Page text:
Holly Spangler

Prairie Farmer Senior Editor, Farm Progress

Holly Spangler has covered Illinois agriculture for more than two decades, bringing meaningful production agriculture experience to the magazine’s coverage. She currently serves as editor of Prairie Farmer magazine and Executive Editor for Farm Progress, managing editorial staff at six magazines throughout the eastern Corn Belt. She began her career with Prairie Farmer just before graduating from the University of Illinois in agricultural communications.

An award-winning writer and photographer, Holly is past president of the American Agricultural Editors Association. In 2015, she became only the 10th U.S. agricultural journalist to earn the Writer of Merit designation and is a five-time winner of the top writing award for editorial opinion in U.S. agriculture. She was named an AAEA Master Writer in 2005. In 2011, Holly was one of 10 recipients worldwide to receive the IFAJ-Alltech Young Leaders in Ag Journalism award. She currently serves on the Illinois Fairgrounds Foundation, the U of I Agricultural Communications Advisory committee, and is an advisory board member for the U of I College of ACES Research Station at Monmouth. Her work in agricultural media has been recognized by the Illinois Soybean Association, Illinois Corn, Illinois Council on Agricultural Education and MidAmerica Croplife Association.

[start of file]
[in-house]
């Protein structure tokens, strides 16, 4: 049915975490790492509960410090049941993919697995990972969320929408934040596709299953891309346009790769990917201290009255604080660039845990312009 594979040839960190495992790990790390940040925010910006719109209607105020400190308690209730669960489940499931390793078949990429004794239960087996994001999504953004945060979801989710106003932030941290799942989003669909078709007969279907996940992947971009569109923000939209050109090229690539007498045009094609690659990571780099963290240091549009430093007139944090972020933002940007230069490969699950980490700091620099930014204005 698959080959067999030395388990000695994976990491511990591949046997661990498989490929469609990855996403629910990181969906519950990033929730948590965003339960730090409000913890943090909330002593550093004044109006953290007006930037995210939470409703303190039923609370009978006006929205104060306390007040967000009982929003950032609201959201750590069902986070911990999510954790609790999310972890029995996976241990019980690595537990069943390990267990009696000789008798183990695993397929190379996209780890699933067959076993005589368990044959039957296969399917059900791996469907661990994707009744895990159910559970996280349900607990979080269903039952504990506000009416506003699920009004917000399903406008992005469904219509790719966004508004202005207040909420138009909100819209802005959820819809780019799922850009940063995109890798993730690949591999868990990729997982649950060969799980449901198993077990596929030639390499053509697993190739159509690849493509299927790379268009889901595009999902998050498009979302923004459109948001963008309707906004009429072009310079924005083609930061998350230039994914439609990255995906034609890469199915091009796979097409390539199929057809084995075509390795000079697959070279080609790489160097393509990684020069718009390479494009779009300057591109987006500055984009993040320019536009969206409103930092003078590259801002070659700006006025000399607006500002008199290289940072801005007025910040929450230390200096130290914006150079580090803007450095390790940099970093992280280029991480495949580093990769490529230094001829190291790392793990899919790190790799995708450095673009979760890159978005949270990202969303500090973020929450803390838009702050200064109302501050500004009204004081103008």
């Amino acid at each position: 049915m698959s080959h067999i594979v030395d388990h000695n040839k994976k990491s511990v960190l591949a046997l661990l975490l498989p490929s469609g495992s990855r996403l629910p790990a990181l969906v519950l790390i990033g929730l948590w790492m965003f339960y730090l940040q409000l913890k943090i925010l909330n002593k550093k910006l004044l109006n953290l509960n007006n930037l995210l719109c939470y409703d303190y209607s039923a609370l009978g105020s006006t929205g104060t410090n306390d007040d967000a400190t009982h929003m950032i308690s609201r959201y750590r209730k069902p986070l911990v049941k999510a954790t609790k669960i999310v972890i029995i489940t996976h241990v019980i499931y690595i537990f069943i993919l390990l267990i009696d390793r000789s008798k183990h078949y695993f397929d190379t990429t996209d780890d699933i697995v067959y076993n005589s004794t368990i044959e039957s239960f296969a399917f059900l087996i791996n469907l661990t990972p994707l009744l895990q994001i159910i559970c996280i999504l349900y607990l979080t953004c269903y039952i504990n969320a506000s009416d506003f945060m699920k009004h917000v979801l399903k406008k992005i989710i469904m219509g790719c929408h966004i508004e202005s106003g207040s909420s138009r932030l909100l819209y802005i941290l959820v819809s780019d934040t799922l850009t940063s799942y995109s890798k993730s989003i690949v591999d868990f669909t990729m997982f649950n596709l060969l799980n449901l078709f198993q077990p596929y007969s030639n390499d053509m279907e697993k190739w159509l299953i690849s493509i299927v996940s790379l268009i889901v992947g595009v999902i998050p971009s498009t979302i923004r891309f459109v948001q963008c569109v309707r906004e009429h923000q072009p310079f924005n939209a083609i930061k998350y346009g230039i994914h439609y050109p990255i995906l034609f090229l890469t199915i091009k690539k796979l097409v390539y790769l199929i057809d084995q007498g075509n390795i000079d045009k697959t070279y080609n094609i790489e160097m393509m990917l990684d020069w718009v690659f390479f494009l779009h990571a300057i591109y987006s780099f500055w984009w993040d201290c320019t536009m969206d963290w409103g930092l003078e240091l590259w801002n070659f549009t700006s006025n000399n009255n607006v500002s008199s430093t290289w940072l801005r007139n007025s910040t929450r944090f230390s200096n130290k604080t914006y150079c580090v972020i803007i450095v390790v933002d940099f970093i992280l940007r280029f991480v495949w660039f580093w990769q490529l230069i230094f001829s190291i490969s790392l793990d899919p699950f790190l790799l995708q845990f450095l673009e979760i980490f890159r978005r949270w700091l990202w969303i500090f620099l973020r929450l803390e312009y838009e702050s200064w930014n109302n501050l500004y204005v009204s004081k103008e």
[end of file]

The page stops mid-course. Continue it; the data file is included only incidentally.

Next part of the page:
Holly and her husband, John, farm in western Illinois where they raise corn, soybeans and beef cattle on 2,500 acres. Their operation includes 125 head of commercial cows in a cow/calf operation. The family farm includes John’s parents and their three children.

Holly frequently speaks to a variety of groups and organizations, sharing the heart, soul and science of agriculture. She and her husband are active in state and local farm organizations. They serve with their local 4-H and FFA programs, their school district, and are active in their church's youth and music ministries.